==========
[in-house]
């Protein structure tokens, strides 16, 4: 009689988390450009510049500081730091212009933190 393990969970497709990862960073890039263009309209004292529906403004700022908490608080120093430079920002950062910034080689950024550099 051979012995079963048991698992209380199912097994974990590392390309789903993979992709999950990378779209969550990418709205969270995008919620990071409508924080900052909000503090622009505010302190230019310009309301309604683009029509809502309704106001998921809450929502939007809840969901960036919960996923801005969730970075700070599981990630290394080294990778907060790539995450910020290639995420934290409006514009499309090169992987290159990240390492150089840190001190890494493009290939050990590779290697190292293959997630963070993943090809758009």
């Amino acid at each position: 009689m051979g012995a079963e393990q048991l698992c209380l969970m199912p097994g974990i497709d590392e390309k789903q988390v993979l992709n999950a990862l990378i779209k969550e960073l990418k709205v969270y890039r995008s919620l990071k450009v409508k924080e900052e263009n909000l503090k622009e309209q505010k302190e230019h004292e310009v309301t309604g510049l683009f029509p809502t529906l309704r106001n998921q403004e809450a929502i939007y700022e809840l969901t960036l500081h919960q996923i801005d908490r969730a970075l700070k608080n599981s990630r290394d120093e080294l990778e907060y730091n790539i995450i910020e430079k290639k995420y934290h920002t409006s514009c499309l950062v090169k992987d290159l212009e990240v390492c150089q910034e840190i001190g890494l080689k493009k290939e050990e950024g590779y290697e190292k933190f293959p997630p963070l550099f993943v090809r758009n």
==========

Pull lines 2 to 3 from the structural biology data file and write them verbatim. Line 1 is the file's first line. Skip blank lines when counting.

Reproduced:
């Protein structure tokens, strides 16, 4: 009689988390450009510049500081730091212009933190 393990969970497709990862960073890039263009309209004292529906403004700022908490608080120093430079920002950062910034080689950024550099 051979012995079963048991698992209380199912097994974990590392390309789903993979992709999950990378779209969550990418709205969270995008919620990071409508924080900052909000503090622009505010302190230019310009309301309604683009029509809502309704106001998921809450929502939007809840969901960036919960996923801005969730970075700070599981990630290394080294990778907060790539995450910020290639995420934290409006514009499309090169992987290159990240390492150089840190001190890494493009290939050990590779290697190292293959997630963070993943090809758009």
């Amino acid at each position: 009689m051979g012995a079963e393990q048991l698992c209380l969970m199912p097994g974990i497709d590392e390309k789903q988390v993979l992709n999950a990862l990378i779209k969550e960073l990418k709205v969270y890039r995008s919620l990071k450009v409508k924080e900052e263009n909000l503090k622009e309209q505010k302190e230019h004292e310009v309301t309604g510049l683009f029509p809502t529906l309704r106001n998921q403004e809450a929502i939007y700022e809840l969901t960036l500081h919960q996923i801005d908490r969730a970075l700070k608080n599981s990630r290394d120093e080294l990778e907060y730091n790539i995450i910020e430079k290639k995420y934290h920002t409006s514009c499309l950062v090169k992987d290159l212009e990240v390492c150089q910034e840190i001190g890494l080689k493009k290939e050990e950024g590779y290697e190292k933190f293959p997630p963070l550099f993943v090809r758009n």